What did we do in the kitchen? The floor was the first step, locking us in to certain future choices.
This is not a home decorating blog. Having such a blog is like having a food/recipe blog, for which the hapless blogger has to come up with new projects all the time. Hey, once I’m done, especially on the decorating front, I’m done. And while I’m a fan of new recipes, I’ll let others do the day-to-day work of developing them.
(But watch for a couple of e-cookbooks I have in mind, one with recipes well suited for crowds and one to get you excited about eating meals with no or minimal added sugar.)
Not that anyone asked me, but here are two home decorating blogs that I really like:
Young House Love—a mid-thirties-ish, two-kid couple who are seriously into DIY home decorating projects. They are on their third house, plus they’re renovating a beach house for rental use, plus they just bought another beach house. Plus they do a podcast that comes out on Mondays. I love YHL! (They were among the very earliest people to figure out that you could actually make money from blogging. Their site is pretty cluttered with ads, but you can ignore/close them. I first stumbled onto their site when I read an article about them in the paper. Yes, an actual newspaper.)
Addicted2Decorating—very different from the above. The author is a married woman whose husband is disabled and wheelchair-bound because of M.S., so she does all of her decorating projects herself or hires it out. She came up in a google search I did several months ago when I was trying to find a cream-colored small kitchen table-and-chair set. At some point I realized that I was going to have to paint something myself to get what I wanted, and I asked a woman I know who does furniture refinishing what product she’d recommend. She suggested something called “chalk paint,” so I dutifully looked it up. Kristi’s post, “Why I Don’t Use Chalk Paint,” jumped out at me. Always a sucker for a contrarian point of view! I liked her writing style (although not necessarily her color choices), and I periodically check in to see what she’s up to. (Again, as above, tons of ads. These people have to eat, I guess.) As for the painting job, well, when the beautiful little set that I bought arrived from Overstock.com, I realized that there was no way I was going to mess up the professional finish with my efforts, so it stayed oak-colored. It doesn’t really go all that well with the walls, but I’m just going to live with it. I had a very exacting list of requirements for this set, and my patience was at an end for looking at any more web pages. I have to say that it’s is very well made—Jim and I are quite impressed with it. Overstock.com, by the way, is a great resource. I’ve bought quite a few items through them and never had any problems with anything.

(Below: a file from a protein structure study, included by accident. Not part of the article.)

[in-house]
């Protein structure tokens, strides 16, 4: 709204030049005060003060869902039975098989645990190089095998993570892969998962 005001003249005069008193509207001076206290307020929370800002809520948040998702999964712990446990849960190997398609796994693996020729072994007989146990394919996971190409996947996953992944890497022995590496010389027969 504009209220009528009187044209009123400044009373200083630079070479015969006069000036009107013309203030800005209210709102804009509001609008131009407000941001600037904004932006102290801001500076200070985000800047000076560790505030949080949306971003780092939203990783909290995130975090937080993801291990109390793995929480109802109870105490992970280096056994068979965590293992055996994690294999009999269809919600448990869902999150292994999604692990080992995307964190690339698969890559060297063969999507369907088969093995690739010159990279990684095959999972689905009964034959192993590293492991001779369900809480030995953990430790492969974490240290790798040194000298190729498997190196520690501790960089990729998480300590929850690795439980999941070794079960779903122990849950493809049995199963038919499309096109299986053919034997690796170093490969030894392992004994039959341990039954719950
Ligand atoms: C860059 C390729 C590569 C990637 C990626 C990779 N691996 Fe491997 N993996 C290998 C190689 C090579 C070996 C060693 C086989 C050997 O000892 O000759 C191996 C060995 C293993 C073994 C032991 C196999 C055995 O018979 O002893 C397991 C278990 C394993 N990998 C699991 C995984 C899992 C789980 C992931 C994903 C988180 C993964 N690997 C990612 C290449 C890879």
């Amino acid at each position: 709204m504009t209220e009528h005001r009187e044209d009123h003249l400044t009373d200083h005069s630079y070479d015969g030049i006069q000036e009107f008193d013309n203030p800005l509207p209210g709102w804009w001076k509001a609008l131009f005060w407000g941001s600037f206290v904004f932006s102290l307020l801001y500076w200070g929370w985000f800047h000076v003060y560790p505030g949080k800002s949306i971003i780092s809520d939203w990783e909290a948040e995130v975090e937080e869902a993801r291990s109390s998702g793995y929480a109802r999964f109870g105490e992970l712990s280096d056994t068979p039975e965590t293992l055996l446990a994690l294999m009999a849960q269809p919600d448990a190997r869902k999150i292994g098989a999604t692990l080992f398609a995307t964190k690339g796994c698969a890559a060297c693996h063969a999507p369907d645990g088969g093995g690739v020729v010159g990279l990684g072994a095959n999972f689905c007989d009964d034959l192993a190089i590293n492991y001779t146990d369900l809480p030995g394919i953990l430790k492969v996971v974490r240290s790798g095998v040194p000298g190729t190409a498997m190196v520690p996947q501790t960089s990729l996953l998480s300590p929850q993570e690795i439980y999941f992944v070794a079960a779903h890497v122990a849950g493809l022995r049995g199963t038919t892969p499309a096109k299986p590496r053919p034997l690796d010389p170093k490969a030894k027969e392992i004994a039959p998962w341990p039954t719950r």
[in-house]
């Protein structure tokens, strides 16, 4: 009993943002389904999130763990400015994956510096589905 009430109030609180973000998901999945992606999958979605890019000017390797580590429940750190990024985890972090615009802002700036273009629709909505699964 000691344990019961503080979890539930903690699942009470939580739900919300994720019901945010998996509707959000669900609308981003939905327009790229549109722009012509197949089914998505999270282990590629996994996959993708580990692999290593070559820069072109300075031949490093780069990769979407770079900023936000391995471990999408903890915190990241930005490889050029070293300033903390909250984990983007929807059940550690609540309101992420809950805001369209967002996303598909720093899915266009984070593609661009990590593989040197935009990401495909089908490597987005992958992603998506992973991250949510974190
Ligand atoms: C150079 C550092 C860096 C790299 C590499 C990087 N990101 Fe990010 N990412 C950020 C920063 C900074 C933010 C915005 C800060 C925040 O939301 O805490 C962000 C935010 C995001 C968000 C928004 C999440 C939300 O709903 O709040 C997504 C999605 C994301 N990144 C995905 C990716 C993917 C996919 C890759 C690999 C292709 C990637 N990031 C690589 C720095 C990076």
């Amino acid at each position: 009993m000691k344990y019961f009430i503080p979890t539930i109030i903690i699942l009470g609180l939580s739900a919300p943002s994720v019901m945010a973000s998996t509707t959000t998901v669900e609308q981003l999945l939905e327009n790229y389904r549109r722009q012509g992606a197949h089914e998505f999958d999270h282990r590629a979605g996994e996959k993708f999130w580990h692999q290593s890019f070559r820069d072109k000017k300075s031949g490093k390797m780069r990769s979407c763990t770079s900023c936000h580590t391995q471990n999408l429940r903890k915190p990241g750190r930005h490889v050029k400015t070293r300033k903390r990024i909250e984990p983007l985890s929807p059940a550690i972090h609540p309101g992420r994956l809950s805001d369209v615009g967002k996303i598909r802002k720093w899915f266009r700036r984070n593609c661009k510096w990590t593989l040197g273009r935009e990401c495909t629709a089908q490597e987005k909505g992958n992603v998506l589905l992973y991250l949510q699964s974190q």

Okay. On to at least part of the kitchen info. I’ll probably spread this out over a few days. My purpose here is not in any way to tell you what to do with your own kitchen or your home in general but to give you some ideas on how to have something that’s workable, affordable, and beautiful. You can spend huge gouts of money doing, or re-doing, a kitchen. (YHL spent $17,000 on their first kitchen re-do, in a very small house! And it’s perfectly possible to spend way more than that. But there’s somewhat of an inverse relationship between how much you spend on your kitchen vs. how much you actually cook in said kitchen.) You don’t have to spend a fortune, any more than you have to keep your pantry items in cardboard boxes. I’ve already written about the gorgeous Corian countertops, which I actually enjoy cleaning, so I won’t revisit that item. In that same post I talked about the appliances we bought.
Since this post is running a little long, I think I’ll confine myself today to a discussion of how initial choices determine the items downstream from it. Not to be too heavy-handed here, but this principle applies to far more than kitchens. And often that first decision slips by without your even noticing it much. In our case, we chose the floor tile to go with the paint in the bathroom. (Read that engrossing saga here. I was astounded to see that we picked out that tile almost a year ago.) Once that choice had been made, we were locked into a cream/beige/brown palette. Which is perfectly fine. I like how things ended up. But oh boy! The brown was pretty hard to match. I love it, though—our kitchen walls are the color of hot chocolate. (That’s about the only hot chocolate I’m going to be having from now on because of my anti-sugar kick.) Our source for the floor and backsplash tile was Floor & Decor, a huge sort-of-cheap warehouse that has fantastic selection and liberal return policies. (Link is to the store we used; they have another location in the area and are a nationwide chain. I don’t understand their two-star rating; we’ve been very, very pleased with them.)
Would I have gone with that tile choice if I’d realized how limiting it was going to be? I think so. We were very tired of thinking about floors. Do I still like it? Yes I do. So that’s that. Every other choice keyed off of it, but that would have been true for any floor.
Later this week: the cabinets and backsplash.